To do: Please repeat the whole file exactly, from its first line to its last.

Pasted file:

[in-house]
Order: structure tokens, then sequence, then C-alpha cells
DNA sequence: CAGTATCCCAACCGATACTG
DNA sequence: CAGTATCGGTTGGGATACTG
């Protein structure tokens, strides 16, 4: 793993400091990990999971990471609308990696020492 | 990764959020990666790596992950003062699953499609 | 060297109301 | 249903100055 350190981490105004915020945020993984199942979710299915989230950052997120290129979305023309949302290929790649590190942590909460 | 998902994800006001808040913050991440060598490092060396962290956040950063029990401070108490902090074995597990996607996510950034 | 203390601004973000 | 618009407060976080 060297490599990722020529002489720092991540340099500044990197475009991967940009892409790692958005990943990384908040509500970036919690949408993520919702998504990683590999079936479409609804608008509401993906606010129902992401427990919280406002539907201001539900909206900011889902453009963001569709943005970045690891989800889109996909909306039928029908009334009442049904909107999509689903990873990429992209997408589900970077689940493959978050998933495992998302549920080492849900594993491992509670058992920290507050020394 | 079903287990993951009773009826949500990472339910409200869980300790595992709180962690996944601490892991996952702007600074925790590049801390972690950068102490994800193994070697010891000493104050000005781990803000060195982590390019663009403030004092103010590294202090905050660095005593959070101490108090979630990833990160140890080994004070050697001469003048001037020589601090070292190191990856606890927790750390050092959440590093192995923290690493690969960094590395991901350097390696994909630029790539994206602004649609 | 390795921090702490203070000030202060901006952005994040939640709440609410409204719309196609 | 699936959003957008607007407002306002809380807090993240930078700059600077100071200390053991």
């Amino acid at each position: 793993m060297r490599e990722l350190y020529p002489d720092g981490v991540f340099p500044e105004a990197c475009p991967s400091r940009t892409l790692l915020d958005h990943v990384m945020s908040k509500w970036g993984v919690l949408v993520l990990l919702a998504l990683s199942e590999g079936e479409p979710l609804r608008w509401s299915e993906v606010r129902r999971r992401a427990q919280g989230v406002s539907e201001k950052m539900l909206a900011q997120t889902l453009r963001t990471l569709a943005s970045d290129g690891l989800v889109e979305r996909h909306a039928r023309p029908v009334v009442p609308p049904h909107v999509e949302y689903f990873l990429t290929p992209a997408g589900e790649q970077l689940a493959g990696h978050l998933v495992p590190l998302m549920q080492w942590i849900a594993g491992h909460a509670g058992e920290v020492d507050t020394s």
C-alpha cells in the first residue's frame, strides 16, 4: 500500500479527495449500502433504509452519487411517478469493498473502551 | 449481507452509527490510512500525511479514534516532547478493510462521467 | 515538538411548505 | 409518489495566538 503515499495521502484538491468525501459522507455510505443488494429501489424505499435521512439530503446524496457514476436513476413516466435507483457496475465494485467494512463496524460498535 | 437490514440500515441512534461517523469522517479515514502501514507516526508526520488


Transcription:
[in-house]
Order: structure tokens, then sequence, then C-alpha cells
DNA sequence: CAGTATCCCAACCGATACTG
DNA sequence: CAGTATCGGTTGGGATACTG
């Protein structure tokens, strides 16, 4: 793993400091990990999971990471609308990696020492 | 990764959020990666790596992950003062699953499609 | 060297109301 | 249903100055 350190981490105004915020945020993984199942979710299915989230950052997120290129979305023309949302290929790649590190942590909460 | 998902994800006001808040913050991440060598490092060396962290956040950063029990401070108490902090074995597990996607996510950034 | 203390601004973000 | 618009407060976080 060297490599990722020529002489720092991540340099500044990197475009991967940009892409790692958005990943990384908040509500970036919690949408993520919702998504990683590999079936479409609804608008509401993906606010129902992401427990919280406002539907201001539900909206900011889902453009963001569709943005970045690891989800889109996909909306039928029908009334009442049904909107999509689903990873990429992209997408589900970077689940493959978050998933495992998302549920080492849900594993491992509670058992920290507050020394 | 079903287990993951009773009826949500990472339910409200869980300790595992709180962690996944601490892991996952702007600074925790590049801390972690950068102490994800193994070697010891000493104050000005781990803000060195982590390019663009403030004092103010590294202090905050660095005593959070101490108090979630990833990160140890080994004070050697001469003048001037020589601090070292190191990856606890927790750390050092959440590093192995923290690493690969960094590395991901350097390696994909630029790539994206602004649609 | 390795921090702490203070000030202060901006952005994040939640709440609410409204719309196609 | 699936959003957008607007407002306002809380807090993240930078700059600077100071200390053991």
């Amino acid at each position: 793993m060297r490599e990722l350190y020529p002489d720092g981490v991540f340099p500044e105004a990197c475009p991967s400091r940009t892409l790692l915020d958005h990943v990384m945020s908040k509500w970036g993984v919690l949408v993520l990990l919702a998504l990683s199942e590999g079936e479409p979710l609804r608008w509401s299915e993906v606010r129902r999971r992401a427990q919280g989230v406002s539907e201001k950052m539900l909206a900011q997120t889902l453009r963001t990471l569709a943005s970045d290129g690891l989800v889109e979305r996909h909306a039928r023309p029908v009334v009442p609308p049904h909107v999509e949302y689903f990873l990429t290929p992209a997408g589900e790649q970077l689940a493959g990696h978050l998933v495992p590190l998302m549920q080492w942590i849900a594993g491992h909460a509670g058992e920290v020492d507050t020394s």
C-alpha cells in the first residue's frame, strides 16, 4: 500500500479527495449500502433504509452519487411517478469493498473502551 | 449481507452509527490510512500525511479514534516532547478493510462521467 | 515538538411548505 | 409518489495566538 503515499495521502484538491468525501459522507455510505443488494429501489424505499435521512439530503446524496457514476436513476413516466435507483457496475465494485467494512463496524460498535 | 437490514440500515441512534461517523469522517479515514502501514507516526508526520488